From the Rev: Oh! and Eight

Toronto FC, at one time one of Major League Soccer’s bright stars, has reached an embarrassing low. Starting the 2012 season with a league record of 0-8, the Toronto club has yet to get a win, or even a draw (tie), for any points on the season. The accompanying sense of frustration from the losing streak is one of the places where chaplains are often called to minister and speak into – sometimes with mixed results.

For some, the presence of a team chaplain, can represent a desire to meet holistic needs of the individuals that make up a team (players, coaches, staff, etc.). To others, the team chaplain can also represent something of a religious token where by superstitions and mythical beliefs get played out by players and staff alike. Or, there can be a mixture of both extremes and perceptions of a team chaplain amongst a team – much having to do with how well the chaplain represents himself, his work, and the nature of God to those that are being served.

No team likes to begin the season in a deep hole. And no team wants the dubious distinction of being one of the most ineffective or hapless teams of all time. Although, the Detroit Lions, at 0-16 in 2008 (the sum total of all league games for one season in the National Football League), will probably carry the distinction of being perhaps the worst team in modern sporting history for many years to come.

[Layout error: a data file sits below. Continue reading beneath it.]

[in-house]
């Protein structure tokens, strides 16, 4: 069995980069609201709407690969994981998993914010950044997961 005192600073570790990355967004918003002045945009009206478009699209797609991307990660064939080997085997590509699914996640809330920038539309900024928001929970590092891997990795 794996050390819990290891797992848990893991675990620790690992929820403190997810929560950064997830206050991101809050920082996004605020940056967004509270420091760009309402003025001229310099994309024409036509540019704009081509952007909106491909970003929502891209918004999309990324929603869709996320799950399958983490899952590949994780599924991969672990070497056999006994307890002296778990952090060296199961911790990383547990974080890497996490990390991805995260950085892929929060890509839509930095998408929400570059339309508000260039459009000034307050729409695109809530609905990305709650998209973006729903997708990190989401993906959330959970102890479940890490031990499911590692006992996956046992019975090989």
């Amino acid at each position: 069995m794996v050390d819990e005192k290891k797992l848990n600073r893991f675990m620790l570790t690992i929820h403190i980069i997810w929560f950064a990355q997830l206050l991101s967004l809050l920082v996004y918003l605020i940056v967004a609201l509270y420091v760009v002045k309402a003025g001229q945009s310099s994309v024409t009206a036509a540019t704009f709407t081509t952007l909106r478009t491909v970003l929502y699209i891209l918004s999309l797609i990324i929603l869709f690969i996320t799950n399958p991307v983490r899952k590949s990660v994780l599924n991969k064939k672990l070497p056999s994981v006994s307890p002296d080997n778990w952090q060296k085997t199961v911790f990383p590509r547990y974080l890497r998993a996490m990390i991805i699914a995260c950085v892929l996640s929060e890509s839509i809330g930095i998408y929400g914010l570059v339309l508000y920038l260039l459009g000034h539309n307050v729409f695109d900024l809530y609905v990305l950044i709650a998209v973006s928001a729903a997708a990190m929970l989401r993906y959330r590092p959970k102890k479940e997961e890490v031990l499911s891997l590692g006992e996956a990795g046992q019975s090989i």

So a typical question that people ask is, “Does God really care?” (about sports, results, wins, etc.). Serving as a chaplain for a professional sport team for over 10 years, I have wrestled with this question often. What has been helpful for me is the example from the life and ministry of Saint Patrick. He would enter into a village and share the Good News of Jesus, and during the week he (and his team) would go out with the villagers and pray over and bless the streams (to produce fish) and for the fields (to produce crops) and for the woods (to produce game). Patrick realized that in praying for “our daily bread” involves how food gets put on the table. For the athlete, this means having success in their work, in their profession.

So while, 0-8 might be cause for alarm, for the chaplain – there is opportunity. There is an opportunity to pray for God’s provision (for all involved with a team or organization) and also for teaching people to understand more clearly the nature of God – His concern and care for us (our families, etc.) and the work we are called and gifted for.

May God bless the 8-0 and 0-8,

 

 

 

Rev. Brad Kenney

 

 

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